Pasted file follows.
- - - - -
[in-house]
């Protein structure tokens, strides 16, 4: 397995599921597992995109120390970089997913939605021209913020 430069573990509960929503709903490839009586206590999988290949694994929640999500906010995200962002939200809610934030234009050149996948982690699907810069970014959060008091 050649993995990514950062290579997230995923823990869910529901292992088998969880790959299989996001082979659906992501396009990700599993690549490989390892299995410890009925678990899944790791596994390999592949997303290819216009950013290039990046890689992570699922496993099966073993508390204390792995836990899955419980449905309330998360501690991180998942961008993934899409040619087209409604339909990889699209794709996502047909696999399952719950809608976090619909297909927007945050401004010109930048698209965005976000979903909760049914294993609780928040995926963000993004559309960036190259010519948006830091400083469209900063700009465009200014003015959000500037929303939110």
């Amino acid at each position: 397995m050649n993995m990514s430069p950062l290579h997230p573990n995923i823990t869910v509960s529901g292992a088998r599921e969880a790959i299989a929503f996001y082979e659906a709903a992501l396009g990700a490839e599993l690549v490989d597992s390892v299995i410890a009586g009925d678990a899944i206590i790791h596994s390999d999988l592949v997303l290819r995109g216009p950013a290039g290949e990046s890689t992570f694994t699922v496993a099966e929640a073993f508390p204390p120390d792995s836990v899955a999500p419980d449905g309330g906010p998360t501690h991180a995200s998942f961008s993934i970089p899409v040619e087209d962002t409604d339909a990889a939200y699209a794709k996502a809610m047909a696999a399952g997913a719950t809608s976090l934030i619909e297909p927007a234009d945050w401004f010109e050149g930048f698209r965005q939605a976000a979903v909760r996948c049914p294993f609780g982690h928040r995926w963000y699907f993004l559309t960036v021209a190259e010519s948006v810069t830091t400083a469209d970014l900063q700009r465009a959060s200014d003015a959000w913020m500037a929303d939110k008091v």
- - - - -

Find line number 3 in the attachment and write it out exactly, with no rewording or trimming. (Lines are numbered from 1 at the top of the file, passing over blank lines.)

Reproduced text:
């Amino acid at each position: 397995m050649n993995m990514s430069p950062l290579h997230p573990n995923i823990t869910v509960s529901g292992a088998r599921e969880a790959i299989a929503f996001y082979e659906a709903a992501l396009g990700a490839e599993l690549v490989d597992s390892v299995i410890a009586g009925d678990a899944i206590i790791h596994s390999d999988l592949v997303l290819r995109g216009p950013a290039g290949e990046s890689t992570f694994t699922v496993a099966e929640a073993f508390p204390p120390d792995s836990v899955a999500p419980d449905g309330g906010p998360t501690h991180a995200s998942f961008s993934i970089p899409v040619e087209d962002t409604d339909a990889a939200y699209a794709k996502a809610m047909a696999a399952g997913a719950t809608s976090l934030i619909e297909p927007a234009d945050w401004f010109e050149g930048f698209r965005q939605a976000a979903v909760r996948c049914p294993f609780g982690h928040r995926w963000y699907f993004l559309t960036v021209a190259e010519s948006v810069t830091t400083a469209d970014l900063q700009r465009a959060s200014d003015a959000w913020m500037a929303d939110k008091v």